Having a nationwide evidence-based set of educational standards may sound good on paper, but most teachers agree that the Common Core is a very flawed system that doesn't consider all types of learners and leaves little room for creativity in the classroom. Not to mention the inflexible amount of concepts teachers need to fit into a single year. And what's most unsettling is that all people who are directly affected by the Common Core – teachers, students, and parents – have been left out of the discussion and simply given a set of standards to reach without much instruction as to how to get there.
Getting Creative with Technology
So how do you possibly get creative when your students' learning goals are designed in such a standardized nature? Well, technology has proven to be an excellent teaching tool that allows for much creativity in an easy-to-use way. If you have access to a computer and a projector, as well as a good internet connection, there are many things you can do to enhance your Common Core lessons. Initially, they require extra time and effort from teachers, but the wonderful thing about digital lessons is that they can be saved and used again and again each year.
A good place to start getting creative is with video. Finding videos on Youtube that demonstrate the subject matter in a tangible way can help students immensely. If you have the time, you can even create your own videos for further explanation and have students make their own for homework or projects. The same goes for podcasts, which students can listen to individually for homework and share their opinions in class the next day. Videos and podcasts are great methods for generating discussion.
Having Meaningful Discussions
Discussion is important when it comes to the Common Core because the idea is for students to grasp a greater understanding of the concepts, rather than just find shortcuts to the right answer. While class discussion is a necessary part of learning, creating a discussion board online can be a good way for students to write down and organize their ideas. Social media is a great platform for discussion, especially for young people who are already quite attached to it in their personal lives. They can even use it to bounce project ideas off of each other and critique each other's work.
Sharing Through Blogging
Another way to incorporate peer review is through blogging. A teacher can create a class blog and have students post essays and other writing projects there, allowing the whole class to view and critique their peers' work, again fostering discussion and deeper understanding, as well as tackling the anxiety of sharing their work with everyone. A step further would be to have students design their own blogs or websites, using the free blog and web builders such as WordPress or Wix, respectively – this way they practice the subject matter and use their creativity while learning an important digital skill for their future.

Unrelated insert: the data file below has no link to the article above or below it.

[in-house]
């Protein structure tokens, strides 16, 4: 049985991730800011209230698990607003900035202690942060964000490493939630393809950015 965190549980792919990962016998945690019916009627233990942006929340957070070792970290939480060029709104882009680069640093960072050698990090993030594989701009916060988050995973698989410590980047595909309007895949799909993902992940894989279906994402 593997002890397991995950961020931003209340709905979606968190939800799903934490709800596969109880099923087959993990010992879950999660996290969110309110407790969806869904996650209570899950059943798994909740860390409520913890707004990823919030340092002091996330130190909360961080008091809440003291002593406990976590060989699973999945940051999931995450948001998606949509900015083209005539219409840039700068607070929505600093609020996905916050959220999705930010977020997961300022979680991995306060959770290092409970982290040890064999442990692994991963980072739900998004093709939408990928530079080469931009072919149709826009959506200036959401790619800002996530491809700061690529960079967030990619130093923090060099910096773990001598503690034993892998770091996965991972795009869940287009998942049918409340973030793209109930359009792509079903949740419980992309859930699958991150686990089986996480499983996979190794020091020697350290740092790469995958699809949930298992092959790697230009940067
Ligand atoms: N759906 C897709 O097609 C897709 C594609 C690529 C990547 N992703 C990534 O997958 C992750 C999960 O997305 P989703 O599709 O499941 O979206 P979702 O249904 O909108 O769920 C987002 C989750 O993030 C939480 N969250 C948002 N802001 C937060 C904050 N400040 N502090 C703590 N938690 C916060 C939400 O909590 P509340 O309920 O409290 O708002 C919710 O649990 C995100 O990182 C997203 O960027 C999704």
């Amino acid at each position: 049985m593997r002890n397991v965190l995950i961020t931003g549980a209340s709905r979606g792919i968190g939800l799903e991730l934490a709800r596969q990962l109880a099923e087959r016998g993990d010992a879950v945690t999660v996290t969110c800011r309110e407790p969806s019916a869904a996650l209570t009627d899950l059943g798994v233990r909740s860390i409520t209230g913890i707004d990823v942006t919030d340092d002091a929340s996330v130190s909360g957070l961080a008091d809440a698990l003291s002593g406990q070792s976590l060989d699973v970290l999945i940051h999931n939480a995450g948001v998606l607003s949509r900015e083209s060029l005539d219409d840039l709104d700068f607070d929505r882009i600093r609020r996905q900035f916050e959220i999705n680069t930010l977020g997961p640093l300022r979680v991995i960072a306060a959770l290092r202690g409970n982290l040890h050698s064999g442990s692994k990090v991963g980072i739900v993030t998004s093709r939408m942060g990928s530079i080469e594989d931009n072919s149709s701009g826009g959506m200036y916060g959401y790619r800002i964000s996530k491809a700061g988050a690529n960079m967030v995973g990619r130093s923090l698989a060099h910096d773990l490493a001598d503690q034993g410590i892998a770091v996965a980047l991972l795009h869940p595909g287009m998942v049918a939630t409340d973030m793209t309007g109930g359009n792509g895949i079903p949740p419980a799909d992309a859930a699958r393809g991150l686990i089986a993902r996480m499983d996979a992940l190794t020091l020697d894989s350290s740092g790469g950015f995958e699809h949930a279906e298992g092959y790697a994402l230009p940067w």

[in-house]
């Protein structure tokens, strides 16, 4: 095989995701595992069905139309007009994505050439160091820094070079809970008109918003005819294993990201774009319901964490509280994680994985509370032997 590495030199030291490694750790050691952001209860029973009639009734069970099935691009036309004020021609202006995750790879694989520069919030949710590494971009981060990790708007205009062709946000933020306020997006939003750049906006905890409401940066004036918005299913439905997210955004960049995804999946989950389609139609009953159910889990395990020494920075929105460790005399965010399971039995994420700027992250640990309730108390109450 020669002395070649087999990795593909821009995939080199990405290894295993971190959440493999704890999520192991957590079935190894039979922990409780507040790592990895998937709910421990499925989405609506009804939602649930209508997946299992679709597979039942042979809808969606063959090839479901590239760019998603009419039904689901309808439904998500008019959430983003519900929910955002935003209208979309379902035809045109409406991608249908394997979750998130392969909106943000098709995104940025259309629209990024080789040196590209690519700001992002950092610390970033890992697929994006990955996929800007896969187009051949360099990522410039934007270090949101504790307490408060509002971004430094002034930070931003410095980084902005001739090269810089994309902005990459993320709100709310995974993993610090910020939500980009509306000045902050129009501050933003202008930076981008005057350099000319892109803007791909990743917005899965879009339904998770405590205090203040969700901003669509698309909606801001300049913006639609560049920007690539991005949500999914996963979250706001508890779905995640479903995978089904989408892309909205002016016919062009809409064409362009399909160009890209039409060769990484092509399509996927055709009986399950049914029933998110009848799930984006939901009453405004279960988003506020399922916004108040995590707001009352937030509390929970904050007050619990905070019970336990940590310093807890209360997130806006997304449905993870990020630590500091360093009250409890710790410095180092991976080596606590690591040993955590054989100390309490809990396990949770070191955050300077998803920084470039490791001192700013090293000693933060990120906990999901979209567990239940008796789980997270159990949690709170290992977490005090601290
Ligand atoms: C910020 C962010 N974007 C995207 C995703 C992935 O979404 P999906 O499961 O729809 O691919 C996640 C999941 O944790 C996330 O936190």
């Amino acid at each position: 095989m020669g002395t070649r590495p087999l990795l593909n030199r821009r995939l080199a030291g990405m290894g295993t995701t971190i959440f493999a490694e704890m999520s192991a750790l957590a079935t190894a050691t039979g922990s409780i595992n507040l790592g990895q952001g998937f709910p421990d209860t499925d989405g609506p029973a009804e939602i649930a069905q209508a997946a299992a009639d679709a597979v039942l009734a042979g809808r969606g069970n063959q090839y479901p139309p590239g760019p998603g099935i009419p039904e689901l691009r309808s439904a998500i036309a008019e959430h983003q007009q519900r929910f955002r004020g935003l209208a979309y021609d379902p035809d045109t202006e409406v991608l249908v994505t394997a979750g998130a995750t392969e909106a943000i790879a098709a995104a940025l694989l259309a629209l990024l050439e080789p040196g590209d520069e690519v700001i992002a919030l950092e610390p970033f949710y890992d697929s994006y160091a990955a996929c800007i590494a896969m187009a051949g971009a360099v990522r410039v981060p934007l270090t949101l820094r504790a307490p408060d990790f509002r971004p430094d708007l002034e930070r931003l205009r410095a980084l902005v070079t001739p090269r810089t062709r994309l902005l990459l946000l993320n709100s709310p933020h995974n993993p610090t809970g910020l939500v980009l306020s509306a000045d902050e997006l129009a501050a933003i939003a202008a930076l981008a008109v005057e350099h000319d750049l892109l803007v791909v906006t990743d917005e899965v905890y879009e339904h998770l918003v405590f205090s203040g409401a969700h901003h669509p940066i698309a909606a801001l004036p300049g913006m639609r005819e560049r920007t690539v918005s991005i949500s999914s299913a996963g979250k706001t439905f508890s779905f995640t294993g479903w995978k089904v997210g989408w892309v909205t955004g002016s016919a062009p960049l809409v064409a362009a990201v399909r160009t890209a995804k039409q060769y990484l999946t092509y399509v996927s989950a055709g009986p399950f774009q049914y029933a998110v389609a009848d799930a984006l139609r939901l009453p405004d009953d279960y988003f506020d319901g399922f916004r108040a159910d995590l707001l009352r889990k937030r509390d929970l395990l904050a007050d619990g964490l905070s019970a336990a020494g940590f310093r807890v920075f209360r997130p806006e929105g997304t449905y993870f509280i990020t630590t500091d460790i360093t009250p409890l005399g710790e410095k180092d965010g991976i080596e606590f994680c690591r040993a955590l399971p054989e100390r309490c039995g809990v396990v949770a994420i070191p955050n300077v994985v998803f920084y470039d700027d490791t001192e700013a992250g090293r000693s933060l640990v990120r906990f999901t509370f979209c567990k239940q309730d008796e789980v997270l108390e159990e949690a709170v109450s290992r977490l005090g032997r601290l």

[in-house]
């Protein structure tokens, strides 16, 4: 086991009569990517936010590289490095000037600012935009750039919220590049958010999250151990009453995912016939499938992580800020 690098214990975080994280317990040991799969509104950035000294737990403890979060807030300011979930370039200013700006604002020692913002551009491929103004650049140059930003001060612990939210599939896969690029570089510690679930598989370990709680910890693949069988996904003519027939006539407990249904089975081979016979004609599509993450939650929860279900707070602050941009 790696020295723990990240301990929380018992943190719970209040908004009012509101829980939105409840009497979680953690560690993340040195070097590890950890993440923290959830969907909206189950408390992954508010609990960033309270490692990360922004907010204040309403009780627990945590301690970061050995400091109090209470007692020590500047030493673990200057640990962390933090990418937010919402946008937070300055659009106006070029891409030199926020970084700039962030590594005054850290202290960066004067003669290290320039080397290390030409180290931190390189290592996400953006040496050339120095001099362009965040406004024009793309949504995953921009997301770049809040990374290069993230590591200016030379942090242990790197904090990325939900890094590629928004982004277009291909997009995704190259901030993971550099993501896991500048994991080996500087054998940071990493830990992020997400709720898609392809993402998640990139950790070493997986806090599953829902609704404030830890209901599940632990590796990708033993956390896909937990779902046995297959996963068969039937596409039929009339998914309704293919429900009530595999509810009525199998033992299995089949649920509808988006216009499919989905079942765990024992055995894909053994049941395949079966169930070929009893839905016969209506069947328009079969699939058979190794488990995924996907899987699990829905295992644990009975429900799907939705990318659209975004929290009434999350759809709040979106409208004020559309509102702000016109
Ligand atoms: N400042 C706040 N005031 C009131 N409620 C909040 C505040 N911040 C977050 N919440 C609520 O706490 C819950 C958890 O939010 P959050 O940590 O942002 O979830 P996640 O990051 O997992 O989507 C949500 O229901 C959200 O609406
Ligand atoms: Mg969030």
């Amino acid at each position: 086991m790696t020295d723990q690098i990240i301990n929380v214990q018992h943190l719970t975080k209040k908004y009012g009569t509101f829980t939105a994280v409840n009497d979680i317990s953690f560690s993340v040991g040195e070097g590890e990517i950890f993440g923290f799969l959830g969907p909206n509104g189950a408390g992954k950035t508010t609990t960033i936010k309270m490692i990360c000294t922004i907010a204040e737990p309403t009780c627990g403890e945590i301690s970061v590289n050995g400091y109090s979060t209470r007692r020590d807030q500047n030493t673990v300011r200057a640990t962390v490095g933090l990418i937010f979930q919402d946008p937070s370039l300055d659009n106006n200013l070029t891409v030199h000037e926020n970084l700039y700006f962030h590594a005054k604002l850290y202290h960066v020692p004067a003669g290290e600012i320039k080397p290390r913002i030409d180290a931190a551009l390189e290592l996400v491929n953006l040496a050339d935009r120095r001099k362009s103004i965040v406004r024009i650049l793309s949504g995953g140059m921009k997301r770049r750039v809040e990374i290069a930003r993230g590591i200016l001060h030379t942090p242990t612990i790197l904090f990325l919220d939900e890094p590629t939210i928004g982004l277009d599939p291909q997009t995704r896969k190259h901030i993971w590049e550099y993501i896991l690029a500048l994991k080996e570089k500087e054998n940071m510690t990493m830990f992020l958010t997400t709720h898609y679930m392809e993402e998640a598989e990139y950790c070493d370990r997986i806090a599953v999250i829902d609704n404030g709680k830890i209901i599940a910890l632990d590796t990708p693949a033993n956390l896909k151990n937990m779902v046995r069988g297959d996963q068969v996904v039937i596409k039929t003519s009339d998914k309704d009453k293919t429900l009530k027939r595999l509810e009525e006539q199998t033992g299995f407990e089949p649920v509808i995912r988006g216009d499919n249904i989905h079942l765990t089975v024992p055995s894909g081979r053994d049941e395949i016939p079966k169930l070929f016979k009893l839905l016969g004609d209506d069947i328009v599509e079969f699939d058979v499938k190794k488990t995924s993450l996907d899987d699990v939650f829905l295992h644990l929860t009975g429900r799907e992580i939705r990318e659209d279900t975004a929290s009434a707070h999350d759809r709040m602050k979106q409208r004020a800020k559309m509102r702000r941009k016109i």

Collaboration is the Key
All of these digital projects can be done individually or in groups. Collaboration is a key method to achieving the Common Core standards. Through collaboration, students can be challenged to solve real-world problems together, a skill that will most definitely serve them well in college and in the workforce.
Because of this generation's shortening attention spans, microlearning is a big player on the new scene. Microlearning (which requires tablets) provides material in short bursts, rather than long lectures, through digital media. And while it's typically being used in employee training, it can most certainly be a supplement in the classroom, providing students with small challenges, video explanations, and scenarios for problem-solving.
And if you have access to the latest tablets, then you may also have access to augmented reality (AR), which is becoming a big hit in the classroom. Unlike virtual reality, which creates a completely artificial environment, AR integrates digital aspects into the user's environment in real-time. Pokemon Go, an app that people of all ages love, is a perfect example of AR; one that has inspired educators to explore the educational potential of AR. Some AR technologies already being used in the classroom are interactive books and puzzles, science-based coloring pages, and apps that allow users to design their own AR projects.
Where do we go . . .
If your school doesn't have the means to support these technological methods, there are still many non-digital creative methods to explore. Puzzles and real-life scenarios can be helpful when it comes to mathematics, allowing students to see problems in ways that make more sense to them. You can tackle language arts goals through performance, having students create their own plays or scenes to better understand character motivations and experiences. And personalizing the subject matter to fit their lives can always help too.
Sarah Daren has been a consultant for startups in multiple industries including health and wellness, wearable technology, nursing, and education. When she's not watching the New York Yankees play, Sarah enjoys practicing yoga and reading a good book on the beach.
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